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Do Dogs Remember Who Their Mother Is? Based on Science

Written by: Nicole Cosgrove

Last Updated on June 11, 2024 by Dogster Team

Bohemian Shepherd dog and puppy

Do Dogs Remember Who Their Mother Is? Based on Science

VET APPROVED

Dr. Luqman Javed Photo

REVIEWED & FACT-CHECKED BY

Dr. Luqman Javed

Veterinarian, DVM

The information is current and up-to-date in accordance with the latest veterinarian research.

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Most pups do not live alongside their mother for long. They are usually separated at around three months old. But do puppies remember their mothers and mothers their puppies after separation?

Dogs can develop a mother-puppy bond early on because pups are usually heavily reliant on their mothers for food and safety. Thanks to this bond, dogs do remember their mothers through her unique scent. Research suggests that dogs can remember their mother for up to 2 years after separation.1

Here’s a concise finding based on all research and studies about a dog’s ability to remember the mother, offspring, and siblings.

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Do Dogs Remember Their Mothers?

Humans understand that no love is like a mother-child bond. Every May, whether young or old, people pause to remember and honor their mothers. But what about the bond between a mother dog and her puppies?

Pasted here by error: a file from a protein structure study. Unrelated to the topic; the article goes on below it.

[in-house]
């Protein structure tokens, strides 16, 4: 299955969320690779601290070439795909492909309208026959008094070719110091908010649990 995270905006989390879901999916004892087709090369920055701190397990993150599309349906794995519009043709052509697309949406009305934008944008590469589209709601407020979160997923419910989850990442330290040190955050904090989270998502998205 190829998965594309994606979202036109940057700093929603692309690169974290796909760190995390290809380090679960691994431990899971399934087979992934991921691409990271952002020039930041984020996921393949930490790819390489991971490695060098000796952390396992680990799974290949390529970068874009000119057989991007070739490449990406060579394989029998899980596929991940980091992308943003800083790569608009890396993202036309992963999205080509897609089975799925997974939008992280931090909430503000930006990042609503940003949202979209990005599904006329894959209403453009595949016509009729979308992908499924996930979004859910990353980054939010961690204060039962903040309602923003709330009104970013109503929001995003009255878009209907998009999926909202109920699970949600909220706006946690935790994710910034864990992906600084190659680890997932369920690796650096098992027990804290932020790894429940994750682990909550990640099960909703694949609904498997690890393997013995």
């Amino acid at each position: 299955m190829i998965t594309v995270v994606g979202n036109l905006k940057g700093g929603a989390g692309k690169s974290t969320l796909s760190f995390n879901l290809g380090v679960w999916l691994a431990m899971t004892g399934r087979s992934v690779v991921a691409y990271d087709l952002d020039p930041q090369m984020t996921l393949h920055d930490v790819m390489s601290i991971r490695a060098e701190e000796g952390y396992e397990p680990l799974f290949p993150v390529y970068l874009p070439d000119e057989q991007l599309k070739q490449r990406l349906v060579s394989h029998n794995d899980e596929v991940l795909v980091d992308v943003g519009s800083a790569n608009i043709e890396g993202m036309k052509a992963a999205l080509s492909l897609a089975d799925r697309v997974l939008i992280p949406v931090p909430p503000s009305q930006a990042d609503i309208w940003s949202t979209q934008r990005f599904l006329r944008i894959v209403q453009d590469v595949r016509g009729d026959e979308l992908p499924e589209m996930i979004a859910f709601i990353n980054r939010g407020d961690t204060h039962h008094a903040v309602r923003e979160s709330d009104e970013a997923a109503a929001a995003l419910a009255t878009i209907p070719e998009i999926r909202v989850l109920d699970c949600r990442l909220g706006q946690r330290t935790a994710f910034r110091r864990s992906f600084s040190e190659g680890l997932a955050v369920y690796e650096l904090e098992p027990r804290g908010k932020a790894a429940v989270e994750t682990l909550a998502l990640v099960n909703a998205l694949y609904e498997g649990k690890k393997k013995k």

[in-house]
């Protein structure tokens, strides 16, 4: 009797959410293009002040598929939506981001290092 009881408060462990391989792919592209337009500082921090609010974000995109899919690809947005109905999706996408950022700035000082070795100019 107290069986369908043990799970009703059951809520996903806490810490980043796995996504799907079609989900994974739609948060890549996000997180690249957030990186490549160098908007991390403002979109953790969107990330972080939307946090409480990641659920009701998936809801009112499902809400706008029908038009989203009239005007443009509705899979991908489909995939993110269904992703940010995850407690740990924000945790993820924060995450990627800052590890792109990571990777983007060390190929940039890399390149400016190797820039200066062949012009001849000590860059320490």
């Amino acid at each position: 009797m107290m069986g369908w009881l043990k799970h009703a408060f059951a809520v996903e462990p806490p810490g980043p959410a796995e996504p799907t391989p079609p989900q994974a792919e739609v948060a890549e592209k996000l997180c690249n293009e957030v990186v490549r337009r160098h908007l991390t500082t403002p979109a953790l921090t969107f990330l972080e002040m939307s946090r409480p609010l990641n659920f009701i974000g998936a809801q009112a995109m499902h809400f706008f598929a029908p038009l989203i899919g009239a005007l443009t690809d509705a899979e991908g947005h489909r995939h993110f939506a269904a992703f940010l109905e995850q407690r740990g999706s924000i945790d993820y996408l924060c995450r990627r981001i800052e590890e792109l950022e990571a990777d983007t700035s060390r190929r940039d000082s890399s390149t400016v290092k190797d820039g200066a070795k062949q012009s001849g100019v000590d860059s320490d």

Dogs are social animals and follow a pack hierarchy. These creatures don’t socialize, perceive, or memorize events in their lives as humans do, so their concept of memory is a lot different than that of humans. Some canines remember their parents, especially the mother, but some just don’t.

A dog’s nose has close to 300 million olfactory cues compared to a human’s 6 million. This means that a pup’s ability to discern different scents is theoretically around 50 times greater (though in practice possibly much higher) than a human’s ability. Puppies can pick on their mother’s smell early on before separation and can use it to recognize their parents if they meet.

These animals also possess associative memory of repetitive events at best. Nevertheless, it helps them remember their favorite things, which means that the short time together gives mom dogs and their puppies some memories. They also imprint on their mothers and associate her smell, sound, and touch with safety.

A dog can also remember his/her mother through phenotype recognition; this means that a dog can remember what their mother looked like as well. However, their primary means of identifying their mother is through scent. A theory postulates that scent is the primary sense driving this ability presumably because dogs are born blind but with the ability to smell.

As such, they would likely associate their mothers with a specific smell before anything else. In addition, their sense of smell supersedes their other senses in terms of interpreting their environment. Though it sounds strange to us, dogs primarily interpret the world through their nose!

Puppies and mothers retain information about each other for close to 2 years. So, it only makes sense that if dogs can recognize their mothers, they can remember them as well.

mother dog and puppy playing
Image By: Pixabay

Will Dogs Always Remember Their Mother?

Since dogs can recognize and remember their mothers after a two-year separation, will they remember them long after that? Well, a dog is capable of carrying its mother’s memory from infancy to adulthood. They do so by recognizing a particular scent.